Study Quantifies Childhood ASD-Linked Economic Burden

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Study Quantifies Childhood ASD-Linked Economic Burden
Study Quantifies Childhood ASD-Linked Economic Burden

(HealthDay News) — Autism spectrum disorder (ASD) diagnoses are associated with increased health care and non-health care costs, including school costs, according to a study published online February 10 in Pediatrics.

Tara A. Lavelle, PhD, from Harvard University in Cambridge, MA, and colleagues used data from the Medical Expenditure Panel Survey linked to the National Health Interview Survey and a study-specific survey to estimate the annual utilization and costs and caregiver time for children aged 3–17 years with and without ASD.

The researchers found that levels of health care office visits and prescription drug use were higher for children with parent-reported ASD versus those without (P<0.05). Special educational services were used by a greater proportion of children in the ASD group than in the control group (76 versus 7%; P<0.05). ASD correlated with increased health care costs of $3,020 and increased aggregate non-health care costs of $14,061, including $8,610 higher school costs, after adjustment for child demographic characteristics and non-ASD-linked illnesses. Compared with control parents, parents who reported that their child had ASD did not have significantly higher out-of-pocket costs or spend more time on caregiving activities, in adjusted analyses.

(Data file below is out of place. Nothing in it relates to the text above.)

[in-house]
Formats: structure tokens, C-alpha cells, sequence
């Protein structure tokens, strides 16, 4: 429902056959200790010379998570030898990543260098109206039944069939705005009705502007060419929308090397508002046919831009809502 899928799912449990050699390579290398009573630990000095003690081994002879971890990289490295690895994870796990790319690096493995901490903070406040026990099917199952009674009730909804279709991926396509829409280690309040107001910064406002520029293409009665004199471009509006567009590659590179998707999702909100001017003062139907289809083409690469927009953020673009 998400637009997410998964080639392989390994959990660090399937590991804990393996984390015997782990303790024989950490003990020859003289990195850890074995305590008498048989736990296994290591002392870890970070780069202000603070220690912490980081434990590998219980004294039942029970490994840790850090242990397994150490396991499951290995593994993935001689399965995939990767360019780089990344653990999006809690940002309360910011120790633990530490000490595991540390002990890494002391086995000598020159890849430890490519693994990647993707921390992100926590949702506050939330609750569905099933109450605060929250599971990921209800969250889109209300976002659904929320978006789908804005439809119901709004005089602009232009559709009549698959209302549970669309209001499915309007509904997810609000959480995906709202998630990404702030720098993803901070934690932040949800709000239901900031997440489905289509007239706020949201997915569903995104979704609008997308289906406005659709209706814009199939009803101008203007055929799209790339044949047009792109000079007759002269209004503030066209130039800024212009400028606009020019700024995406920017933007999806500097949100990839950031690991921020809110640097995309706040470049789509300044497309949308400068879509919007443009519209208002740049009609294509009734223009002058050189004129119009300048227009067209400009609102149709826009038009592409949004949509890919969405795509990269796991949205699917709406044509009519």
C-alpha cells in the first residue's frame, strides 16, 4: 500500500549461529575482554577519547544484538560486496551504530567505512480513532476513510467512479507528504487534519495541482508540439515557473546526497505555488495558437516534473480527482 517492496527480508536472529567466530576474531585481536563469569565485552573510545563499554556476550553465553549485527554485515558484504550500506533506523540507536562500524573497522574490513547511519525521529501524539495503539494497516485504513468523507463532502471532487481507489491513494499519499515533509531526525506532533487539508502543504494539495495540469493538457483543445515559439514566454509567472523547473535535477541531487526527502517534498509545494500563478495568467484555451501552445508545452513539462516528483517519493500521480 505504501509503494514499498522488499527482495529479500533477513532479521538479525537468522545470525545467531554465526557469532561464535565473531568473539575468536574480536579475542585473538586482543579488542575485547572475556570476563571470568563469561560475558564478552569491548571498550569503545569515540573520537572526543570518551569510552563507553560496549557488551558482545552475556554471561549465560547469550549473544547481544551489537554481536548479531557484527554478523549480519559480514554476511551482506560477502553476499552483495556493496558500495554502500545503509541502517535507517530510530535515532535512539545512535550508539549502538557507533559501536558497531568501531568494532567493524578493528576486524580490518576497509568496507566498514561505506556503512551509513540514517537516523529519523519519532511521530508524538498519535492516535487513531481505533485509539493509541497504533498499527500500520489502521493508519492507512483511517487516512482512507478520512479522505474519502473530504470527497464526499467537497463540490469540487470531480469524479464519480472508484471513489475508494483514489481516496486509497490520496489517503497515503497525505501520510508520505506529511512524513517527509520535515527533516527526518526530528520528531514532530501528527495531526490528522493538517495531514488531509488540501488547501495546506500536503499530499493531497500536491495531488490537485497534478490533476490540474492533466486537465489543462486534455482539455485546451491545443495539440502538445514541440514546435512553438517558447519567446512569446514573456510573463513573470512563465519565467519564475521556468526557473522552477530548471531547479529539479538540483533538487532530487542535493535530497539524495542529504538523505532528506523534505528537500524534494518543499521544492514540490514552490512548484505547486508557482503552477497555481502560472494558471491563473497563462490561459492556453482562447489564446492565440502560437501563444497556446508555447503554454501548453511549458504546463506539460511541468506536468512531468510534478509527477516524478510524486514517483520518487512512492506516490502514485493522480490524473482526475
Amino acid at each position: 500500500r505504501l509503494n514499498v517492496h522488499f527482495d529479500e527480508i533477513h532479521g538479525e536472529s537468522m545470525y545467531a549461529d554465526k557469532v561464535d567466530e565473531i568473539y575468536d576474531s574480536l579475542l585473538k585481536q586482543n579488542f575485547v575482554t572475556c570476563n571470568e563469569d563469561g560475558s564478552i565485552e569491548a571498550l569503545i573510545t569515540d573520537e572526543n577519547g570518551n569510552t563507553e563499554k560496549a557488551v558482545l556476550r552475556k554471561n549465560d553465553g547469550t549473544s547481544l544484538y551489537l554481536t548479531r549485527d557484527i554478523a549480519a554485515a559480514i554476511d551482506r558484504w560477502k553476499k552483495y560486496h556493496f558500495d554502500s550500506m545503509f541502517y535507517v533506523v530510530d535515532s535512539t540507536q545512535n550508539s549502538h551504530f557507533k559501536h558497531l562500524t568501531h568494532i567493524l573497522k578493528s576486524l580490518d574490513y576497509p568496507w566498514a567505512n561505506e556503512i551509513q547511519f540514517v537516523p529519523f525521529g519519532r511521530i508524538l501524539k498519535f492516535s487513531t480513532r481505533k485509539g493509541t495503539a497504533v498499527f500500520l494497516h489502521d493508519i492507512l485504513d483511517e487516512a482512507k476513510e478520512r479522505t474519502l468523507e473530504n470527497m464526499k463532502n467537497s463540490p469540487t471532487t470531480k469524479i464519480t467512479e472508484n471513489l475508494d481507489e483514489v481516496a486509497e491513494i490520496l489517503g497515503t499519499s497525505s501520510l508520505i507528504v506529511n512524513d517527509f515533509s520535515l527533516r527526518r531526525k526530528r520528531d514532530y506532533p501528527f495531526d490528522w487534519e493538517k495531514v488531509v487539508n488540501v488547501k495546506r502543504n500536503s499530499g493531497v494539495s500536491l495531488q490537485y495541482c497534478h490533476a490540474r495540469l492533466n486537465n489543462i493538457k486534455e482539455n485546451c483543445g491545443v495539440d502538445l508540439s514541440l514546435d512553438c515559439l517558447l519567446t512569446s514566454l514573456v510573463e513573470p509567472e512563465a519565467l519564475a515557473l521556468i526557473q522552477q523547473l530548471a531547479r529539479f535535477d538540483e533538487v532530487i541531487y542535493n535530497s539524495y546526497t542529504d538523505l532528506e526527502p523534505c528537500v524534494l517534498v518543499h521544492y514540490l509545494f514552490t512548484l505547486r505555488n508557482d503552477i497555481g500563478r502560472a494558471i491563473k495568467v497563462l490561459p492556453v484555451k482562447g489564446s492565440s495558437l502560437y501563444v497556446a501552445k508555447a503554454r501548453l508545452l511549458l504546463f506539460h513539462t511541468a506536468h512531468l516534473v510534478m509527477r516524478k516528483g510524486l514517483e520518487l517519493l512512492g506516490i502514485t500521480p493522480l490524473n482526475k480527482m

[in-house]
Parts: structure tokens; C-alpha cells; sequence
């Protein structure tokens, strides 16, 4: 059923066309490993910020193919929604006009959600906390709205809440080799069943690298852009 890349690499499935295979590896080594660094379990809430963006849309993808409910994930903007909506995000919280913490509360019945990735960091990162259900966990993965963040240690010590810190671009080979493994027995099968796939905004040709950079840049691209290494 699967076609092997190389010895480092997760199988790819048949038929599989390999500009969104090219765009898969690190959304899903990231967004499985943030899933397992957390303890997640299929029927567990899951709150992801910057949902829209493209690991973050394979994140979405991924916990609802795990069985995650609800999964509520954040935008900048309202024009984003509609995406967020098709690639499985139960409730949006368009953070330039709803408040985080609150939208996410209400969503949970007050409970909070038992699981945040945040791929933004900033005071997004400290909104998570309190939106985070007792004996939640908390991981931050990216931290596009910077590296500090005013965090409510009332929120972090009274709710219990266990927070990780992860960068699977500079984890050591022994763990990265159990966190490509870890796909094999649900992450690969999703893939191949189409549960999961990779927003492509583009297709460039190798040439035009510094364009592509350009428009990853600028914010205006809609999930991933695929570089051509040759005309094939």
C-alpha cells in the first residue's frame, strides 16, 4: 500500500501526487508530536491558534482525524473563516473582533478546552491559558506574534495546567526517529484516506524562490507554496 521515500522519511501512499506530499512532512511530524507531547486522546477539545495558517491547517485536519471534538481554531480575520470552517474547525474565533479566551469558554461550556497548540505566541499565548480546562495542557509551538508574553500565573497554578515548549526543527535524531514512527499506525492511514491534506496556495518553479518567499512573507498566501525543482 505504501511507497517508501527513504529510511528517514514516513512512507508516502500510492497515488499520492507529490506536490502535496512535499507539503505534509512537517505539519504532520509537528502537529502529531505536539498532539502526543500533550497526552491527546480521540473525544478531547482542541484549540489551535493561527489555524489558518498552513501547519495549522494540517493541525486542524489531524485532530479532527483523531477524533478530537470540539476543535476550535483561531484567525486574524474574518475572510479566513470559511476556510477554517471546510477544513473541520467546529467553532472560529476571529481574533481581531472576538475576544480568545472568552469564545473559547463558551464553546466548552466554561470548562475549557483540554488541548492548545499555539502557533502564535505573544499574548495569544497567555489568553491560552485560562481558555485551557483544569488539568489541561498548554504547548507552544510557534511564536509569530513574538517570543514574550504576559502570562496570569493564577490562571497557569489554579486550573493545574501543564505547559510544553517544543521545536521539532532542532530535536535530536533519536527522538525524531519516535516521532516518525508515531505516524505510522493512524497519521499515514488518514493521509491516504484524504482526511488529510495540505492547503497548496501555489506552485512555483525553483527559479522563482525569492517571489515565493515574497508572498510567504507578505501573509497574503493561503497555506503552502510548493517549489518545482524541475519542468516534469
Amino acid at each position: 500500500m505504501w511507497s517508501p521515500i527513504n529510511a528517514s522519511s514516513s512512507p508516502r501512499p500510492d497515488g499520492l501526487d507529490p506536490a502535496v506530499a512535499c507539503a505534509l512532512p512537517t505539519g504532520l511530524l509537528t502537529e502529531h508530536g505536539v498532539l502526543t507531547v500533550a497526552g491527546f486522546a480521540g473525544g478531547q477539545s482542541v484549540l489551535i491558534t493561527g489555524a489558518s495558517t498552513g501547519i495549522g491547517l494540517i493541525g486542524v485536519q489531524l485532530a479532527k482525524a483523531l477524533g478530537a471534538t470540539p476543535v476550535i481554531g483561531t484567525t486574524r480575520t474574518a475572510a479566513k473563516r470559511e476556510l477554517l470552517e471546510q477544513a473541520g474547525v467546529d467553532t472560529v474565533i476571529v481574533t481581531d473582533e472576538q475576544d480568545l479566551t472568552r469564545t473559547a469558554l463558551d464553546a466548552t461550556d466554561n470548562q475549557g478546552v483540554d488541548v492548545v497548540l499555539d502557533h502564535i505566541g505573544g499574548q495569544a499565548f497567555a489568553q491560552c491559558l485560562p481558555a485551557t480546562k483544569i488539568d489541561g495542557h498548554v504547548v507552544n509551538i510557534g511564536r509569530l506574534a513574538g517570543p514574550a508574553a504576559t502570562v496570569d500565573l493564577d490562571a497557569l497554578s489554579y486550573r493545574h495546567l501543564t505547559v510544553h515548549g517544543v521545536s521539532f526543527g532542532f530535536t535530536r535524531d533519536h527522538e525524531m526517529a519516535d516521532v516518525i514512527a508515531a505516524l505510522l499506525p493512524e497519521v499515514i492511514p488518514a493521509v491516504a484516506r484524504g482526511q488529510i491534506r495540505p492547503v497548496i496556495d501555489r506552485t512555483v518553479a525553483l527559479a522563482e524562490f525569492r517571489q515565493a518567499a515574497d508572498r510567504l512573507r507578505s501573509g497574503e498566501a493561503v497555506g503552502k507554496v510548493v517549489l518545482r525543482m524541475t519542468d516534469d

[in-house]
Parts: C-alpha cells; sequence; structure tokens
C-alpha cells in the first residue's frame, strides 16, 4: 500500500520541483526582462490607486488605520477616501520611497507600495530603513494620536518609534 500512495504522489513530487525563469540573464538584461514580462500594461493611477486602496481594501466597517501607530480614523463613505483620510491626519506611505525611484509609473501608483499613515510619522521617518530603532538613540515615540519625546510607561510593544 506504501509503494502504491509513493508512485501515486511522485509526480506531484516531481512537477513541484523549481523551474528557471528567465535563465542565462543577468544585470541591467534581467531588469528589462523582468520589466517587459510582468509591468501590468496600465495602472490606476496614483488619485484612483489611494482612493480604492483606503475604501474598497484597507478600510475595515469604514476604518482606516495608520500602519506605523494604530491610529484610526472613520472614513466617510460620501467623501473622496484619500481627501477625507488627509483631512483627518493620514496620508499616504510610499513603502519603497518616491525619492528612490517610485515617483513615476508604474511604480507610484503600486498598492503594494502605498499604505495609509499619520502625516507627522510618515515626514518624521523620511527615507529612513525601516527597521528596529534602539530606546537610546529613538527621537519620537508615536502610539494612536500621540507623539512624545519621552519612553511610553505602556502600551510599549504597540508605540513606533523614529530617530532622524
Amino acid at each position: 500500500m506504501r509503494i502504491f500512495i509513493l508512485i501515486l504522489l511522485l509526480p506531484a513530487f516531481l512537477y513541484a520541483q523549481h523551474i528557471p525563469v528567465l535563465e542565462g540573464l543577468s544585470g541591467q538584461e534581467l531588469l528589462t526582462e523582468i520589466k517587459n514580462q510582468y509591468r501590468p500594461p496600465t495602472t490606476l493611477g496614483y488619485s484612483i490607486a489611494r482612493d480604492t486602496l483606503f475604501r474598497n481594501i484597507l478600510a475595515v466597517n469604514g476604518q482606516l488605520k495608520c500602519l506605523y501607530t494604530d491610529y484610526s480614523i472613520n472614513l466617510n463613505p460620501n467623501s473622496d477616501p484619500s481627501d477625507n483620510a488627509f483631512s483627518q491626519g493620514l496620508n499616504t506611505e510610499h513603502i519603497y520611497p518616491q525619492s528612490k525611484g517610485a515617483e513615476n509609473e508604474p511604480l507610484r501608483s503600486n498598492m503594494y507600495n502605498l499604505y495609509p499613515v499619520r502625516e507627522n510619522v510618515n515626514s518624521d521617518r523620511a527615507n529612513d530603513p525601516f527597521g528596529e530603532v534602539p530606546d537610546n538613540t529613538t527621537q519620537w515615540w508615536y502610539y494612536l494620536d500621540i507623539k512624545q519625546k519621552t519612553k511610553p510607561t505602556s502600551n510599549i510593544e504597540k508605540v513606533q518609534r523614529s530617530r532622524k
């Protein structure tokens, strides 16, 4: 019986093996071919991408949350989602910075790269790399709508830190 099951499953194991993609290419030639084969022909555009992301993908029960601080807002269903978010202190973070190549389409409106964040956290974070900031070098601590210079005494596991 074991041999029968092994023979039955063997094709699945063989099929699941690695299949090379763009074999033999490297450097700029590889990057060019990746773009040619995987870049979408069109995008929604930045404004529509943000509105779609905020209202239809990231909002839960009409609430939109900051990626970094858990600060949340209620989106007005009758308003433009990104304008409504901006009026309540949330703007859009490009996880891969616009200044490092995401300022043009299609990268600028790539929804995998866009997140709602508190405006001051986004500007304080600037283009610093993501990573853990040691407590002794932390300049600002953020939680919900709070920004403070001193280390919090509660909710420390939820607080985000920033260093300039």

"The economic burden associated with ASD is substantial and can be measured across multiple sectors of our society," the authors write.

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